Brian Keedwell
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Brian Keedwell,
User Rank: Light Beer
10/9/2013 | 7:37:17 PM
ACCORDING TO AXIOMATIC DESIGN THINKING MOBITEX SATISFIED FUNTIONAL REQUIREMENTS ALREADY IN 1990s
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Brian Keedwell
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Brian Keedwell,
User Rank: Light Beer
10/9/2013 | 6:56:00 PM
AXIOMATIC DESIGN THINKING MADE EVEN MOBITEX AN ANSWER IN THE 1990s
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MordyK
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MordyK,
User Rank: Light Sabre
10/9/2013 | 5:25:44 PM
Re: GSM for the win
Carriers are coming to the realization that due to saturation the age of getting 50 ARPU per connection is over. They are therefore looking to make up for it by finding services that can incrementaly increase per user ARPU or find services that generate large revenues per account but very little per connection. This is more akin to the API  or transaction business models rather than the traditional carrier business.
MordyK
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MordyK,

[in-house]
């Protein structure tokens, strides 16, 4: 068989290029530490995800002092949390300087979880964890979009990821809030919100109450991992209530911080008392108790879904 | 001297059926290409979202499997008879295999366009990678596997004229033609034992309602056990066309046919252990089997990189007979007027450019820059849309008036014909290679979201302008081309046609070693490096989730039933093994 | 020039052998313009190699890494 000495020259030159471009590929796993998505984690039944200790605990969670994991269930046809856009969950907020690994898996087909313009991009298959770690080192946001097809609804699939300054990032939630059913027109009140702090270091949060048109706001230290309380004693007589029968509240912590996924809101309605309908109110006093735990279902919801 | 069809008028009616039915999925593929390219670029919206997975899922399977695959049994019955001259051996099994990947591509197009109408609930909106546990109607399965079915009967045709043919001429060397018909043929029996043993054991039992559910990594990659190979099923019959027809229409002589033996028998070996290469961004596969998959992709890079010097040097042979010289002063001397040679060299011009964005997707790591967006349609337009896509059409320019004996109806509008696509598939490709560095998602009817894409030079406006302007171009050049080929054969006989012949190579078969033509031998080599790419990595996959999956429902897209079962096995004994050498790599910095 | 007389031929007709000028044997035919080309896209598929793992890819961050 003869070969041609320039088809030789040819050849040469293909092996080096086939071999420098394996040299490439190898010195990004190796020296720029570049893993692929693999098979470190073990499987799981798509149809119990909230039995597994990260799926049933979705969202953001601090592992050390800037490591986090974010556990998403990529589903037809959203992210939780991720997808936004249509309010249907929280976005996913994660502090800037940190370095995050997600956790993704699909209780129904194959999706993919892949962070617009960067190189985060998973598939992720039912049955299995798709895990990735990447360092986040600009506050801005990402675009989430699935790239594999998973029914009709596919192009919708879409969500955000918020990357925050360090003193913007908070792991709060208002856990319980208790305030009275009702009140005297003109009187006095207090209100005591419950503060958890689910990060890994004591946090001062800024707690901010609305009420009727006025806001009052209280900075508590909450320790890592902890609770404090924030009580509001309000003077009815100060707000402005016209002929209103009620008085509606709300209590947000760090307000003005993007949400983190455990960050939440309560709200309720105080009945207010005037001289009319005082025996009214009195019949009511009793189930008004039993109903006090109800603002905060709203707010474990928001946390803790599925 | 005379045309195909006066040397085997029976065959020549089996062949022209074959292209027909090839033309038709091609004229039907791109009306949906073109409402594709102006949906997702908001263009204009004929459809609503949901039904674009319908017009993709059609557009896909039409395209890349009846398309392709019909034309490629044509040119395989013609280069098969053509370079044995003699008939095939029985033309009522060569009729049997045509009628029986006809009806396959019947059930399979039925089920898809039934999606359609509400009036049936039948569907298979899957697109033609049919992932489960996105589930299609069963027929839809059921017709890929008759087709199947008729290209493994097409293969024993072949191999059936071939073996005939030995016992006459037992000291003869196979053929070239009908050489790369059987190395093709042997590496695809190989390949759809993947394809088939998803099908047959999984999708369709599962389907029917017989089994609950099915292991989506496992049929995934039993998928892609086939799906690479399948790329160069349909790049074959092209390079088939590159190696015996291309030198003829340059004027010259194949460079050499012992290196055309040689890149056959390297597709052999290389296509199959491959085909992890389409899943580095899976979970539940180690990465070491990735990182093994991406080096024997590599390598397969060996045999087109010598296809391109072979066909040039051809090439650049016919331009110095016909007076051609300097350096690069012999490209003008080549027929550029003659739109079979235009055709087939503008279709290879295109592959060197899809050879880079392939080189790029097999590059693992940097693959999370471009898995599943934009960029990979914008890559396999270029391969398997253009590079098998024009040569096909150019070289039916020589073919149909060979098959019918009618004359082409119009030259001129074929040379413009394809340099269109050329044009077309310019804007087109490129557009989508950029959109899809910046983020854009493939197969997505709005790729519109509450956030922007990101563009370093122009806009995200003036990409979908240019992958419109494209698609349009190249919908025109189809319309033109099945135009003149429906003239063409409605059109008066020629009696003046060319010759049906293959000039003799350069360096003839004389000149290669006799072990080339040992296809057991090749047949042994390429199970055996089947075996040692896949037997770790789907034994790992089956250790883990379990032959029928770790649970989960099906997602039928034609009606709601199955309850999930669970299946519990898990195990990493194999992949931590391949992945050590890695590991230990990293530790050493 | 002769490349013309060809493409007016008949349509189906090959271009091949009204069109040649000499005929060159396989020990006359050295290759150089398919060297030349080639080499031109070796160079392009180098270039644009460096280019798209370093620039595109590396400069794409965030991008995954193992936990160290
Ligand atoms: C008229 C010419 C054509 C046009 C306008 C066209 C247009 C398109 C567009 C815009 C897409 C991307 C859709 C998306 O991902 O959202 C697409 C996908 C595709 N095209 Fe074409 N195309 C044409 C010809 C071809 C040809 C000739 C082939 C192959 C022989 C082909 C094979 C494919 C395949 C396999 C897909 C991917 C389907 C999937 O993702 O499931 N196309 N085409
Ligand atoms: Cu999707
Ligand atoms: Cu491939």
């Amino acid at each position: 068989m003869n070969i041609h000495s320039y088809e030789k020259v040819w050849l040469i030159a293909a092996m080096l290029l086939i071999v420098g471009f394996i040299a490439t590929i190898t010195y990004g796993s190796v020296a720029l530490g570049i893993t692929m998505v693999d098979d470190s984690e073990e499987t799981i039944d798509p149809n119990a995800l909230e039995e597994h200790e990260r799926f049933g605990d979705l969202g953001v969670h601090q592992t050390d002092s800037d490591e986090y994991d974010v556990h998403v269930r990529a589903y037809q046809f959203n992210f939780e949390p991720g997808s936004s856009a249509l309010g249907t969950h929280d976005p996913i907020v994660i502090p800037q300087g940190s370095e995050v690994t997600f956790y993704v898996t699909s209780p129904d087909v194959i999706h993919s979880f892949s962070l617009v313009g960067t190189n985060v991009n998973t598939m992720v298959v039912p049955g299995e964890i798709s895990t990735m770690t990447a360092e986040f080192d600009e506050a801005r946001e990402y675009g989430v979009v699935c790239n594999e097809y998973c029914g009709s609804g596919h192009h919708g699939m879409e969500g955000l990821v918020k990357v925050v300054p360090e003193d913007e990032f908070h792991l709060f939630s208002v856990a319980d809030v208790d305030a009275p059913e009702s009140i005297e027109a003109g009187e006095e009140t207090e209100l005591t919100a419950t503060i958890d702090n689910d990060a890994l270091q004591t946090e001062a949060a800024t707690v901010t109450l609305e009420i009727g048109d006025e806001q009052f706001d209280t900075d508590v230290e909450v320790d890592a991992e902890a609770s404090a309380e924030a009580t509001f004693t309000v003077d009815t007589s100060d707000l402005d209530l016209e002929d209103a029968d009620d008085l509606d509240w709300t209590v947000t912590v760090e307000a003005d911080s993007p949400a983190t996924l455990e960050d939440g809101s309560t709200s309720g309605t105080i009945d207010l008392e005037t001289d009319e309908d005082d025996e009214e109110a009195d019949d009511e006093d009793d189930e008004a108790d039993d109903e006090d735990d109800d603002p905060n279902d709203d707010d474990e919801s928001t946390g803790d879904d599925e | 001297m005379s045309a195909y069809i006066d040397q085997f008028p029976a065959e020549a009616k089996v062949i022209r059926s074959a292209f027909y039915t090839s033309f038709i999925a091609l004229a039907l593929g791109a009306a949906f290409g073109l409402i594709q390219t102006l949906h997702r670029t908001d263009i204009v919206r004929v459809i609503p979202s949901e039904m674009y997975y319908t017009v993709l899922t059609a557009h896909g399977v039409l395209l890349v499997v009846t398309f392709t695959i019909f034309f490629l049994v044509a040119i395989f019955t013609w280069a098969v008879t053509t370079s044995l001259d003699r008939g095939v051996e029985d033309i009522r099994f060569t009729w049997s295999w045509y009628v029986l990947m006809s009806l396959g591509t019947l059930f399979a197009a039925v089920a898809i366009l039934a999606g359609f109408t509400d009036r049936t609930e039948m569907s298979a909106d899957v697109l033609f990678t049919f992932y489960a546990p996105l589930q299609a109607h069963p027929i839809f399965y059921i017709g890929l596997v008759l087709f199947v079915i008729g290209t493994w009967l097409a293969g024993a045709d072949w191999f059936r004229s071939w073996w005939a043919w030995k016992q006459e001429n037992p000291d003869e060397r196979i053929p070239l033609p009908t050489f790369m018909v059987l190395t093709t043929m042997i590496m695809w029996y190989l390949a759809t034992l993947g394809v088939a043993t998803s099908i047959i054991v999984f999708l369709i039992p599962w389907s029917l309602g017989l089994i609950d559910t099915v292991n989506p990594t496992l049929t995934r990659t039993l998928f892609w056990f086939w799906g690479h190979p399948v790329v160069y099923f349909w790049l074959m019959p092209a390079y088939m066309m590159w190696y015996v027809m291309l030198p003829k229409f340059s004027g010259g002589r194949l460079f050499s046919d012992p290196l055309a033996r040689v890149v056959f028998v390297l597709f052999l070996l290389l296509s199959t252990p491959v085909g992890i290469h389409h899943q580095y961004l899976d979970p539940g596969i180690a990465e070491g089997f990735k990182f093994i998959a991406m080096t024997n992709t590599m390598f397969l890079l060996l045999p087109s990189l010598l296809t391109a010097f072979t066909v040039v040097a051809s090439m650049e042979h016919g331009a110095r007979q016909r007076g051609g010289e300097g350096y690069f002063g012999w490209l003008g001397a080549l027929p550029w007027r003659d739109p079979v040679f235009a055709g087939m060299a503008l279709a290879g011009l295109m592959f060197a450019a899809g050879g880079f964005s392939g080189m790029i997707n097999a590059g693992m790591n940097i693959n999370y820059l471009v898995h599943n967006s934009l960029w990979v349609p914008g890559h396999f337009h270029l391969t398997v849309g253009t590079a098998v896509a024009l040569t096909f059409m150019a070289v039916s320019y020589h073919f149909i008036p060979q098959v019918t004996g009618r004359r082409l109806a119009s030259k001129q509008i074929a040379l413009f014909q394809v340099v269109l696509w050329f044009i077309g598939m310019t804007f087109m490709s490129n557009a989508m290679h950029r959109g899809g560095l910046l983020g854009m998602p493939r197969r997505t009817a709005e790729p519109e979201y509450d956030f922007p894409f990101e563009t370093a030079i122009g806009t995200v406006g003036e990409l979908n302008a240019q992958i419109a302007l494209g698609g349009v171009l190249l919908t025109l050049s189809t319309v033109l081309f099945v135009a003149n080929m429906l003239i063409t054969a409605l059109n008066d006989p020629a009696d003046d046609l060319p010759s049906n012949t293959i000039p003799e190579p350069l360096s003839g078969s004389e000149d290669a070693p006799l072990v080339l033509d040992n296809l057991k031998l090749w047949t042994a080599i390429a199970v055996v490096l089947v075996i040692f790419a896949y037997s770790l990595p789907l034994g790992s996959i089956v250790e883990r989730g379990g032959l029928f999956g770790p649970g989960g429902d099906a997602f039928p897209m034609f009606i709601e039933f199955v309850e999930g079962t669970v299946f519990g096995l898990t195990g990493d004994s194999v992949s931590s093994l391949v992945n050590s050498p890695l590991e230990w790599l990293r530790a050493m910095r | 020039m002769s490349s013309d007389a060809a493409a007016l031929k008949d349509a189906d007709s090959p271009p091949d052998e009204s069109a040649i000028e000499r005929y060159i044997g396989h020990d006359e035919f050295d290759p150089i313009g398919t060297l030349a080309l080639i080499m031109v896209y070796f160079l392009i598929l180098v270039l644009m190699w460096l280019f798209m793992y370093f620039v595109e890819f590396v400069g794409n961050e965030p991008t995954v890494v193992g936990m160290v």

User Rank: Light Sabre
10/9/2013 | 5:21:28 PM
Re: M2M
Some forms of small cells may also be a required part of the deal in order to provide a guaranteed QoS in specific areas.
pzernik
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pzernik,
User Rank: Light Sabre
10/9/2013 | 3:29:10 PM
Re: GSM for the win
It is a big win for AT&T!  They got the pipe and GE has the sink.  Yes I expect these devices would require low-bandwidth and AT&T would only charge a few pennies per connection.  So, I would think that the business case requires very high volume to justify the high cost of maintaining a back-end system that could track such a large "fleet" of M2M devices.
Sarah Thomas
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Sarah Thomas,
User Rank: Blogger
10/9/2013 | 3:26:15 PM
Re: Rise of the Machines
Or, Evan Kirstel pointed out on Twitter, maybe we'll still be necessary to manage the machines...until they start managing us, that is.
DOShea
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DOShea,
User Rank: Blogger
10/9/2013 | 3:22:52 PM
Rise of the Machines
GE's industrial Internet sounds pretty impressive. With all of its potential uses, it should help to further prove that human beings are unnecessary and the machines can do everything perfectly well on their own.

Message sent from Dan's robot.
RitchBlasi
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RitchBlasi,
User Rank: Light Sabre
10/9/2013 | 3:13:50 PM
M2M
Yeah, talk about big data.  It's good to see after all the years talking about M2M that it is finally getting some actual traction.
Sarah Thomas
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Sarah Thomas,
User Rank: Blogger
10/9/2013 | 3:11:56 PM
Re: M2M
GE also has big plans for the data the devices produce. Wonder what role AT&T will play in analyzing it...